One very good example of Instrumented fuzzers is American fuzzy lop. Compared to other instrumented fuzzers, afl-fuzz is designed to be practical: it has modest performance overhead, uses a variety of highly effective fuzzing strategies and effort minimization tricks, requires essentially no configuration, and seamlessly handles complex, real-world use cases - say, common image parsing or file compression libraries.

Diagram below shows AFL in action (Image taken from its website at:
AFL in action

Understanding resource requirements for fuzzing

Fuzzing is a resource-intensive process, which needs time, computing resources etc. In the end, both translate to more money. So it’s a business decision to figure out how much money should be spent to uncover flaws using this technique or using other techniques described in this guide like SAST for example or code reviews. It is always useful to fuzz any API endpoints or user interfaces like login screens etc, which are open on the internet. As compared to that applications on the intranet may not be given so much importance given the fact that they are exposed to a limited audience internally.

When is fuzzing useful?

As described above, applications on the internet or untrusted networks are easy targets for attackers and fuzzing could help discover flaws in them. Typically applications which need a lot of user steps may not be good fuzzing targets for example consider an internal company application which needs a login after which you have to get a Kerberos ticket and then can be used to upload expense reports, such applications may be difficult to fuzz or may require more specialized techniques.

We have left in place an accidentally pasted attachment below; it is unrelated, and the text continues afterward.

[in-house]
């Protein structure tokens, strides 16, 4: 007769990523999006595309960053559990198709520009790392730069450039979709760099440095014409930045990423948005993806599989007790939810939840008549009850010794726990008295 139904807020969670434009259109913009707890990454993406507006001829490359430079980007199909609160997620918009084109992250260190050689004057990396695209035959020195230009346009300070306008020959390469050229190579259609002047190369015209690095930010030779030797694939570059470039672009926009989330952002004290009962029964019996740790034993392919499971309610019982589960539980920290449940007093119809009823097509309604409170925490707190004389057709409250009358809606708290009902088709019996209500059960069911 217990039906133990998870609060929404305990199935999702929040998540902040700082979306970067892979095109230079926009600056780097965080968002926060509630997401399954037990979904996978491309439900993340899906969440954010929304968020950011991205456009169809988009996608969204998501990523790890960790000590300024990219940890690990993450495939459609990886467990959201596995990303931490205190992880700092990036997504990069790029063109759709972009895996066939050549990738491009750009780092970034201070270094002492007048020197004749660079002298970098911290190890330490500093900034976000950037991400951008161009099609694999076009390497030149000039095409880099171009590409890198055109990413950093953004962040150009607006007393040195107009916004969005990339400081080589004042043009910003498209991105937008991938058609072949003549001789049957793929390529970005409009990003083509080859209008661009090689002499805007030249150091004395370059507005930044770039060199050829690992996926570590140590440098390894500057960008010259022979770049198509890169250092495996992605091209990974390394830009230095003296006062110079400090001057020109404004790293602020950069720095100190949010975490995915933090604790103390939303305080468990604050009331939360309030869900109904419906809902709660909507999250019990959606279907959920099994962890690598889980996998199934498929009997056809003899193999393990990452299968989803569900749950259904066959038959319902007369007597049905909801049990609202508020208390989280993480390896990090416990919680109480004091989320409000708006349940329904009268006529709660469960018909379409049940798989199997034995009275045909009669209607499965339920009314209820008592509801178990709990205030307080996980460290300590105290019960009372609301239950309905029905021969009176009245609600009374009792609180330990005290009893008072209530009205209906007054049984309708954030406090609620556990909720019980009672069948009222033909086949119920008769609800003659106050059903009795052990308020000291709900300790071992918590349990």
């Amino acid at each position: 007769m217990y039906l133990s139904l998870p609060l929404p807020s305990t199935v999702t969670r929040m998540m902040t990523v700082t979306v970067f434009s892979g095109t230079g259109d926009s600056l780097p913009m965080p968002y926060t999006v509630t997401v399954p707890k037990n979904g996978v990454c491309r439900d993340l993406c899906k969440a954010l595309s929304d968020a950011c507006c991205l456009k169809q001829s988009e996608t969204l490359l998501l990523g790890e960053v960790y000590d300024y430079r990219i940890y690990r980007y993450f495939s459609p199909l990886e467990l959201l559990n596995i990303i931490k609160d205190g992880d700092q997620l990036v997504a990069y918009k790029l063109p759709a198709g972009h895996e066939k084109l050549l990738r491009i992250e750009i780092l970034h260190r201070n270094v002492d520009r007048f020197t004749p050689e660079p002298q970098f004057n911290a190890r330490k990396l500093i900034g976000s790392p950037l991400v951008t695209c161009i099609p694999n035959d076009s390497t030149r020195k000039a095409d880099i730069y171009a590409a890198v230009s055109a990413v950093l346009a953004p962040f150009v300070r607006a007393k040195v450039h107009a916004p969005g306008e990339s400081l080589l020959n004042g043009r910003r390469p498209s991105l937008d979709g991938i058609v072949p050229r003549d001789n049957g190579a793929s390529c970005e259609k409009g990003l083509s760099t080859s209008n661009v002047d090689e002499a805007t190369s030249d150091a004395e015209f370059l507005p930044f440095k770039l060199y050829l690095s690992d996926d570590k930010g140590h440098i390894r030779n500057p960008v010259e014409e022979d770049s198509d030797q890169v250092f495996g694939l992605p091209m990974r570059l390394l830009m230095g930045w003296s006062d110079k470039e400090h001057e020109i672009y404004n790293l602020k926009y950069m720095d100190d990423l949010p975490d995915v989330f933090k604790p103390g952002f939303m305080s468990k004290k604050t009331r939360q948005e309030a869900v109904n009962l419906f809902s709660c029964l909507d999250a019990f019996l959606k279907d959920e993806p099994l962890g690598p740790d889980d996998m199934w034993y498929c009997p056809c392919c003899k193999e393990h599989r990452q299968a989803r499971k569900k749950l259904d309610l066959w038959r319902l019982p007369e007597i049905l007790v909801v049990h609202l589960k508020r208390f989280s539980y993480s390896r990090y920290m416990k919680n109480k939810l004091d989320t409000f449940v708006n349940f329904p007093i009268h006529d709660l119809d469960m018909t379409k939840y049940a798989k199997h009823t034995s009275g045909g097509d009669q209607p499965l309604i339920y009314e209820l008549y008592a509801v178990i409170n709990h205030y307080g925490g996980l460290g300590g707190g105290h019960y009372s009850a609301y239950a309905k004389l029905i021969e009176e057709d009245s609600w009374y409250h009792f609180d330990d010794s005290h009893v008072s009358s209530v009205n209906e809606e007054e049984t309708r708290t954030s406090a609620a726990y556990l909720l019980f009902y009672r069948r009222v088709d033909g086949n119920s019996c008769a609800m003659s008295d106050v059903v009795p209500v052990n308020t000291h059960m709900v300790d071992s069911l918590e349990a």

Some open source fuzzing initiatives

Recently several open source initiatives were made available especially for open source projects who did not have enough resources to run their own fuzzing infrastructure. We list two of these in the sections below


OSS-Fuzz is a free service that continuously runs fuzzers for open source projects. This GitHub repository manages the service and enrolling in it is handled by pull requests. Once a project has integrated with OSS-Fuzz, the fuzzers affiliated with that project run daily—continuously and indefinitely. OSS-Fuzz emails maintainers when a bug is found and also has a dashboard with details about all issues found (stack traces, artifacts for reproducing issues, and so on). OSS-Fuzz aims to make common open source software more secure and stable by combining modern fuzzing techniques with scalable, distributed execution. To be accepted to OSS-Fuzz, an open-source project must have a significant user base and/or be critical to the global IT infrastructure.


ClusterFuzz is a scalable fuzzing infrastructure that finds security and stability issues in software. It provides scalable fuzzing on a cluster of any size. Clusterfuzz is open source and availble for any one to use.

Both of these open source initiatives are provided by Google.

Closing remarks

Fuzzing is an excellent method of discovering flaws. But it’s resource intensive. Though the right combination of identification of high-value targets and fuzzing methods can help uncover and fix a lot of security flaws and help organizations save money in the long term.